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A CurtainUp London London Review

If Jesus Christ did not die, we cannot be saved.
---- Paul
Adam Godley as Paul
(Photo: Catherine Ashmore)
When I was at university I shared rooms with a Catholic girl who tried to explain the immaculate conception and virgin birth with some kind of pseudo-scientific latent twin theory. I wasn't impressed then and I'm not impressed now. I have always felt that the central idea of any religion was not that it could be proved scientifically or historically, but that you believed it: that belief is more crucial than proof. So the shock horror revelation of Howard Brenton's new play about St Paul impresses me not. I understand that it has already offended some Christians but the play seems to have found an audience from among members of that religion.

Brenton's last controversial play for the National twenty five years ago attracted even more publicity when Mrs Mary Whitehouse took up cudgels to battle against the scene of male rape in Romans in Britain. Paul was generating letters of protest from Christian groups before it had even previewed.

The play, which figures around the life of St Paul, opens with Saul leading an expedition to root out followers of Yeshua (Jesus). The set looks like a Middle East battle area with low walls of white brick houses and there was the first problem for me. As Paul spends much time sitting on the ground or in his conversion, convulsing in an epileptic fit, the sight lines are so poor in the rearranged Cottesloe that I could not see who was speaking or what was happening. The play is a month late opening due to the indisposition of Paul Rhys who was to have taken the lead role. Adam Godley has stepped into the breach.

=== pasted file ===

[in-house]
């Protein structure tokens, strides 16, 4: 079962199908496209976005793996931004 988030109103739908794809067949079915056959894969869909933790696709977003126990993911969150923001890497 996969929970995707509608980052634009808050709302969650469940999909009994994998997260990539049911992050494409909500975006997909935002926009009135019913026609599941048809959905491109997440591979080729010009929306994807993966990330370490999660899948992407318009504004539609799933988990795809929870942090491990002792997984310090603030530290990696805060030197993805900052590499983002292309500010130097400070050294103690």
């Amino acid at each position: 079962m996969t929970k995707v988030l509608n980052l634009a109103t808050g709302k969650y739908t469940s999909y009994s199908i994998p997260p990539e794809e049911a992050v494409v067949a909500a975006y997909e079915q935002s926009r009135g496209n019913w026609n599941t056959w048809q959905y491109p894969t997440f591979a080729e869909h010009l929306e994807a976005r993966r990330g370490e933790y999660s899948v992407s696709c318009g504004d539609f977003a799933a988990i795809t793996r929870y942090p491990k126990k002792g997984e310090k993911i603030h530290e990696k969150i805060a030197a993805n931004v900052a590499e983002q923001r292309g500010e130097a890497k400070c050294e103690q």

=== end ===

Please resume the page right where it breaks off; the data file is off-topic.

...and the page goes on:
The biographical detail is interesting, although it doesn't present anything we didn't know already. Paul, previously known as Saul of Tarsus, is described as "a rich man's son dabbling in religon". His conversion, on the road to Damascus, takes the form of an epileptic fit. The encounter with Mary Magdalene (Kellie Bright) strikes a cheap note as she confirms that she was Jesus' wife and that he married her to shock his middle class, stuck up parents. "I'm sick of people kneeling in front of me asking to wash my feet", she says.

It is obvious that Brenton as an atheist is drawn to the teachings of St Paul but has difficulty in accepting the wider values of Christianity without also accepting the Jesus stories as true. The speech which is St Paul's Letter to the Corinthians is powerfully done and we get some idea of the intellect behind Paul's great epistles as he seems to develop ideas, and pragmatic solutions, like "it is better to marry than to burn" in discussion with Barnabus (Colin Tierney), James (Paul Higgins) and Peter (Lloyd Owen).

The shock revelation of the second half is hardly new. The long list of Christian conspiracy theories which are now popular with the best selling novel series The Da Vinci Code. Hugh Whitemore's 2001 play God Only Knows covered much the same territory, just that the author of the conspiracy was the Roman Governor and not Joseph of Arimathea.

Adam Godley's lanky Paul is touching at times and Lloyd Owen and Colin Tierney as Peter and Barnabus lend good support but there is too little to convince in this play about religious conversion and conviction.

Written by Howard Brenton
Directed by Howard Davies

Starring: Adam Godley, Lloyd Owen
With: Colin Tierney, Howard Saddler, Pearce Quigley, Dermot Kerrigan, Kellie Bright, Paul Higgins, Richard Dillane, Tas Emiabata, Dermot Kerrigan, Eugene Washington
Design: Vicki Mortimer
Lighting: Paule Constable
Sound: John Leonard
Music: Dominic Muldowney
Running time: Two hours twenty five minutes with an interval
Box Office: 020 7420 3000
Booking to 4th February 2006 in repertory with Two Thousand Years and Translations
Reviewed by Lizzie Loveridge based on 10th November 2005 performance at the Cottesloe, Roayla National Theatre, South Bank, London SE1 (Rail/Tube: Waterloo)
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©Copyright 2005, Elyse Sommer.
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